When you need to get some music playing quickly nothing quite beats the convenience of streaming it wirelessly. In fact with newer technologies, once a speaker system is set up to stream you might not even have to leave your sofa to get your phone connected.
It used to be the case that this convenience came at the cost of sound quality, but nowadays this is less of an issue, with modern technologies supporting CD-quality music streaming.
Of course, if you’re someone with a big collection of high-resolution files, then you’re still going to want to hardwire your music source. But, at that point, you’re unlikely to be playing files from a portable device in the first place.
With most music streaming boxes now supporting a combination of streaming technologies, we thought it was time to sit down and investigate each of their advantages and disadvantages in depth.
The original bluetooth standard might have been convenient, but it was terrible for sound quality.
This is unsurprising given that Bluetooth was initially meant for streaming data rather than audio, but eventually meant that when the standard got picked up by headphone and other audio manufacturers it was woefully under-equipped to deal with streaming music.
Interestingly, if you’re playing files from your phone that are already compressed (such as MP3s) over Bluetooth, then the reason they’re compressed is not because of the file itself. Instead, according to About Audio, the stream gets compressed to allow for other sounds to also be sent such as notifications and calls.
Whatever the reason, the result is sound that’s flat, dull and uninteresting. Everything gets squashed into a narrow audio range, and no one part of the track sounds distinct from the rest.
Suffice to say, if you have any other option besides standard Bluetooth then you’ll have a far better listening experience. It’s even worth putting up with wires if it’s an option.
The core idea behind Bluetooth was good, all it needed was a audio-focussed refresh. This refresh came in the form of AptX, which is now commonly supported on Android phones and tablets. Disappointingly, Apple has not embraced the standard, which means that you’ll have to use AirPlay if you want to stream from your iOS device (more on that below).
If you do have the hardware to utilise AptX then your ears will thank you for it. AptX supports music resolutions of up to 24-bit/96kHz which is actually better than the quality of audio stored on CDs which is 16-bit/44.1kHz.
Feasibly, you might have a bunch of music stored at a higher resolution such as 32-bit/384kHz in which case you’ll want to hardwire your phone directly into your player to get the best sound but, for the vast majority of people, AptX is more than capable of letting your existing music collection sing.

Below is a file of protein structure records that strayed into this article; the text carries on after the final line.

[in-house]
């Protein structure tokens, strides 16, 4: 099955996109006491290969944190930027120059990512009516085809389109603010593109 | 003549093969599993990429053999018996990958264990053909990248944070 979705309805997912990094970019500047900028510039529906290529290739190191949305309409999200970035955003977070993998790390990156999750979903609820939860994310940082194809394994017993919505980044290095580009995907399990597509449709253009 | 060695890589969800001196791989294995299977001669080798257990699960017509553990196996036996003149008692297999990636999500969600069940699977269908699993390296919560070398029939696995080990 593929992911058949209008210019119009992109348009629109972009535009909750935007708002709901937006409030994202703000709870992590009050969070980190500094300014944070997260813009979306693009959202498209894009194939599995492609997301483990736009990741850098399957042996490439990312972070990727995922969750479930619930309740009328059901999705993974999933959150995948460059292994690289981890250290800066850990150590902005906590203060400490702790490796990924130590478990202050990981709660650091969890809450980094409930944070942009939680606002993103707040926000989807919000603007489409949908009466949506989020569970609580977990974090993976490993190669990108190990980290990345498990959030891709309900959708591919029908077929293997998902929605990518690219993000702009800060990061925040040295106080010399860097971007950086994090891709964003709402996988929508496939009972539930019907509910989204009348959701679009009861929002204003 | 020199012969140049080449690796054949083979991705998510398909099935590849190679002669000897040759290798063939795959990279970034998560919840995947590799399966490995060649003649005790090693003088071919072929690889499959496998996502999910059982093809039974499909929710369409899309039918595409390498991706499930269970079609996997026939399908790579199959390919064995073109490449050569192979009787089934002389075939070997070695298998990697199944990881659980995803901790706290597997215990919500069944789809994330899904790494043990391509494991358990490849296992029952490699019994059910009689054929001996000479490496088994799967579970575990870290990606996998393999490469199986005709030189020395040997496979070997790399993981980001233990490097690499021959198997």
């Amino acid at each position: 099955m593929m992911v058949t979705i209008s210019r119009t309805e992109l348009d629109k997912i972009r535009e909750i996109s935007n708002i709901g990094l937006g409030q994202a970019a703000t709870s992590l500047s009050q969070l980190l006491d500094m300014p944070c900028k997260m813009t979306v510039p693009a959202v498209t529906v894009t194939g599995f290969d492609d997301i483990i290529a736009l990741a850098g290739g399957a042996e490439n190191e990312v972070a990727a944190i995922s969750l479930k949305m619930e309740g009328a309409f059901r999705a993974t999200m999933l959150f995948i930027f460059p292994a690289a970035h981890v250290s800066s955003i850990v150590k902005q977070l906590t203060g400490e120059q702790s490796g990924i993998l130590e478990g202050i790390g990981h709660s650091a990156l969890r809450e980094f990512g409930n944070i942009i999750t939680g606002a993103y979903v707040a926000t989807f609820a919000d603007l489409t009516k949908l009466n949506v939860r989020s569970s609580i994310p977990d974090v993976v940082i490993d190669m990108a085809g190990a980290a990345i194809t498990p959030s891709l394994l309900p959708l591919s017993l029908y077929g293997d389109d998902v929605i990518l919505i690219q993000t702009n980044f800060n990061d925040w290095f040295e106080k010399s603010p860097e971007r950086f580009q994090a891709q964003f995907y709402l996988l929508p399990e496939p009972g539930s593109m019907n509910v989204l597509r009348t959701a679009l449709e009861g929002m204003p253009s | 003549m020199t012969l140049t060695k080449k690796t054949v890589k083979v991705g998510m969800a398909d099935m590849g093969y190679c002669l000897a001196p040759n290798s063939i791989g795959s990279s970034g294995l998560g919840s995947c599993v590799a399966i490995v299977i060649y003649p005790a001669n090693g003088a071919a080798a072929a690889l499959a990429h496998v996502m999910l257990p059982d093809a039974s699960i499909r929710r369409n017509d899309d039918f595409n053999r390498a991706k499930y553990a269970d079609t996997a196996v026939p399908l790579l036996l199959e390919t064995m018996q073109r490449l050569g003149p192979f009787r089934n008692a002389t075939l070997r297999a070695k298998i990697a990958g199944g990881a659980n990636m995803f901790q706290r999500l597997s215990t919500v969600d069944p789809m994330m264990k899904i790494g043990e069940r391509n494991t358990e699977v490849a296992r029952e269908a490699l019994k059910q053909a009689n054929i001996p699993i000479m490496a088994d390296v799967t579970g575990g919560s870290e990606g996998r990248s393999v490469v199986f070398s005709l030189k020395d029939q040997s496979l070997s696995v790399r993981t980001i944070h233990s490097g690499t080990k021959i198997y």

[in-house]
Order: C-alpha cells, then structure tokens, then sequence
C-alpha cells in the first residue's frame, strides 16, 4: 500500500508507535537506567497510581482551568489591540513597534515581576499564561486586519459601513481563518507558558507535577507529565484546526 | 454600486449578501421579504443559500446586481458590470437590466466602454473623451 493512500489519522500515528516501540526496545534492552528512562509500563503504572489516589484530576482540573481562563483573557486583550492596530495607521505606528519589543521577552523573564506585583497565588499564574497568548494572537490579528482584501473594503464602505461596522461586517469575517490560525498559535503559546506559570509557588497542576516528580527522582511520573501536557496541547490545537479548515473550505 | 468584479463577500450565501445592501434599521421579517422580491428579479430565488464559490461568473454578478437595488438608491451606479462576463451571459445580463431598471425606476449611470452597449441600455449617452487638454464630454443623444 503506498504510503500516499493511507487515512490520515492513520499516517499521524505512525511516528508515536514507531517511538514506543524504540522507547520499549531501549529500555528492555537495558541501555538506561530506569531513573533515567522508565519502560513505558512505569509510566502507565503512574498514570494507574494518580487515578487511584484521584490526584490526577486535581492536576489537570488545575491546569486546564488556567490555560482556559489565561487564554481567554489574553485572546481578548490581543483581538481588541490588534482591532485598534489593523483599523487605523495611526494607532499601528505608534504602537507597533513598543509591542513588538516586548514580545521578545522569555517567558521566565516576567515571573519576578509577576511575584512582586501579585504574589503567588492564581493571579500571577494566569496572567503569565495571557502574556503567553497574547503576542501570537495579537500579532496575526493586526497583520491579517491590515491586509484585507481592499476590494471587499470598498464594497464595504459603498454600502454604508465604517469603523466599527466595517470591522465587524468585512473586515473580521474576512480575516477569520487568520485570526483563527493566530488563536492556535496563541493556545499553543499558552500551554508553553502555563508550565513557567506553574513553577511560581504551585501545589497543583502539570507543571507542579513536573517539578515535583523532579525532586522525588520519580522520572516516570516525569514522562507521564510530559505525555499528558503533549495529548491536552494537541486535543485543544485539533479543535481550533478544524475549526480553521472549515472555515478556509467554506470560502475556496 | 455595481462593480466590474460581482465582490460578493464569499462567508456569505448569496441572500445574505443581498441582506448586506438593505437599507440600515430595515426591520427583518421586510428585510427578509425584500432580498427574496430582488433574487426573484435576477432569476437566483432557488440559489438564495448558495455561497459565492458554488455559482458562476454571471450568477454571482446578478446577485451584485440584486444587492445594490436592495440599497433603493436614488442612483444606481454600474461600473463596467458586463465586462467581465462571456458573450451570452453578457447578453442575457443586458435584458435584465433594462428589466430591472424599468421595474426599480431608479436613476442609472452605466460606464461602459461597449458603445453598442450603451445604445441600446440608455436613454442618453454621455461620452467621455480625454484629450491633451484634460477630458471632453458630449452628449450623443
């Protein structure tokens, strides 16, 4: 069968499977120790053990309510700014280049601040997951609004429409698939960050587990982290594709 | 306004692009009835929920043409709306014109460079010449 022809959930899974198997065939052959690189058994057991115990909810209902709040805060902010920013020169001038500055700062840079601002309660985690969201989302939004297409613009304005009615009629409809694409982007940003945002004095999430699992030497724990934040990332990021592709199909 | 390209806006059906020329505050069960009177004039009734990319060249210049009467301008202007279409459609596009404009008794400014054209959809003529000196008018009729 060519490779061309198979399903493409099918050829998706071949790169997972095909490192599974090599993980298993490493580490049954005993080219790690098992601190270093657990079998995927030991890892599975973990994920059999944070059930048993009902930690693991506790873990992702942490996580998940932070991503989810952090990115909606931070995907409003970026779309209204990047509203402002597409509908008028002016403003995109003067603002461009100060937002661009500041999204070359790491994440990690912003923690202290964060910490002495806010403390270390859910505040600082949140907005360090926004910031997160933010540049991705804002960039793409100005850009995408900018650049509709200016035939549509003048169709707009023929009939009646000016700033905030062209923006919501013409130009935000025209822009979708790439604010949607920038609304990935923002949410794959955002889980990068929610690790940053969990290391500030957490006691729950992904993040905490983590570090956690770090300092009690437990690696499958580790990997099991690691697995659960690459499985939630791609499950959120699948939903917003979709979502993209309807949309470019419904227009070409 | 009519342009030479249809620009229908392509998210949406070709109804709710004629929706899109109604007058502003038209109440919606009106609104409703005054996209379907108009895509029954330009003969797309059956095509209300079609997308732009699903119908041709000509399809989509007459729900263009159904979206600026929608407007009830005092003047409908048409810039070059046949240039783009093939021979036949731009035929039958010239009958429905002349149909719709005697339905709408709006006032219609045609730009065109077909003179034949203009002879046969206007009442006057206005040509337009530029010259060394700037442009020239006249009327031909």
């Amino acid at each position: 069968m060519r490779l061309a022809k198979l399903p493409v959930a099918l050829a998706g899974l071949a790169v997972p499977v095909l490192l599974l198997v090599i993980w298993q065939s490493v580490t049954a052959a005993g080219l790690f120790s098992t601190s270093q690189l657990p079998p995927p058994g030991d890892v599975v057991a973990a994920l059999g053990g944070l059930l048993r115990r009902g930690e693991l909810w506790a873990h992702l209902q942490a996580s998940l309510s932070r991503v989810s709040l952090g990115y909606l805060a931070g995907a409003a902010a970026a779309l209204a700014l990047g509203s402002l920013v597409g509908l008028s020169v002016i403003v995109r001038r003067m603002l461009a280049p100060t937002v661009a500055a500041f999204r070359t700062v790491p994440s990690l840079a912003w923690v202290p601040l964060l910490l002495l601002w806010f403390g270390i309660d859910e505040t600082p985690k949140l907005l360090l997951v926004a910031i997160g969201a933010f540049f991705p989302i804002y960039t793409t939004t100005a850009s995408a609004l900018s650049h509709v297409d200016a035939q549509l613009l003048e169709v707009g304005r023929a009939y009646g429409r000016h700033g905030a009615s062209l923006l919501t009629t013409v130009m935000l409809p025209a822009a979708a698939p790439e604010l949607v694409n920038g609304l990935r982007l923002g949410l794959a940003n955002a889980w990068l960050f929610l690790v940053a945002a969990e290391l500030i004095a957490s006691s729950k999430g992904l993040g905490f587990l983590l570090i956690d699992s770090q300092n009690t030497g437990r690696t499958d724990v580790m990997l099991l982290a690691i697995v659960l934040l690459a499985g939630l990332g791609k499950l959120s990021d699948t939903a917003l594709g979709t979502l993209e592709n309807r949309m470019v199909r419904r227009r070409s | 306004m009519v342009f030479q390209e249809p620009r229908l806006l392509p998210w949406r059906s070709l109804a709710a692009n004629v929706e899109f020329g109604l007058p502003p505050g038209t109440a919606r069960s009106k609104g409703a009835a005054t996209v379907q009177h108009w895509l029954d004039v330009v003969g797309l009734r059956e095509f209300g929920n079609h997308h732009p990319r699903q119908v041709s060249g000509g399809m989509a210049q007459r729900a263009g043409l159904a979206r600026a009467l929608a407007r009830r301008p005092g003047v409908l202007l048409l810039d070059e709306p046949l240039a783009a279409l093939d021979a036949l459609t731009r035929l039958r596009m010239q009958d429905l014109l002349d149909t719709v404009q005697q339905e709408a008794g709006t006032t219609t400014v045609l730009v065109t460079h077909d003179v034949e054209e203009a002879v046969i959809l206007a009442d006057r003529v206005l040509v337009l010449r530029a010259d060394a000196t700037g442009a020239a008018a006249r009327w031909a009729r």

While Apple devices don’t support the newer AptX Bluetooth standard, they do support Apple’s own AirPlay technology, which allows you to stream your music on compatible devices.
It might sometimes feel as though AirPlay and AptX Bluetooth are more or less the same: both standards can handle at-least CD-quality music, which means that unless you’re listening to hi-res music files you shouldn’t see any loss in audio quality.
Under the hood however, AirPlay works very differently from Bluetooth. Instead of connecting directly to your device, AirPlay connects through your home Wi-Fi network.
This means that you can remain connected to your device from anywhere in the house so long as you’re connected to your Wi-Fi network, whereas Bluetooth requires you to remain within range of the speaker itself.
However, because AirPlay relies on your network that also means it’s liable to suffer if the Wi-Fi or internet speed in your house is less than stellar.
If you usually use your phone’s 4G connection to stream music, AirPlay will also force you to rely on your home’s internet. This shouldn’t be an issue for many people, but it might be something to bear in mind.
Which should I use?
Which technology you end up using will have less to do with personal preference and more to do with what your device supports.
None of Apple’s devices currently support AptX Bluetooth, so if you want to stream from your iPhone you’ll have to use AirPlay unless if you want to avoid the compression of standard Bluetooth.
Meanwhile, if you have a more premium Android phone it’s likely to support AptX, and with AirPlay supported limited to Apple’s devices your choice is more or less made for you.
If your device is limited to standard Bluetooth connectivity and you care about sound, you might be better off simply forgoing wireless connectivity and instead hardwiring your device.
Then again if you’re using a cheaper portable Bluetooth speaker you might find that the difference in sound quality is negligible.
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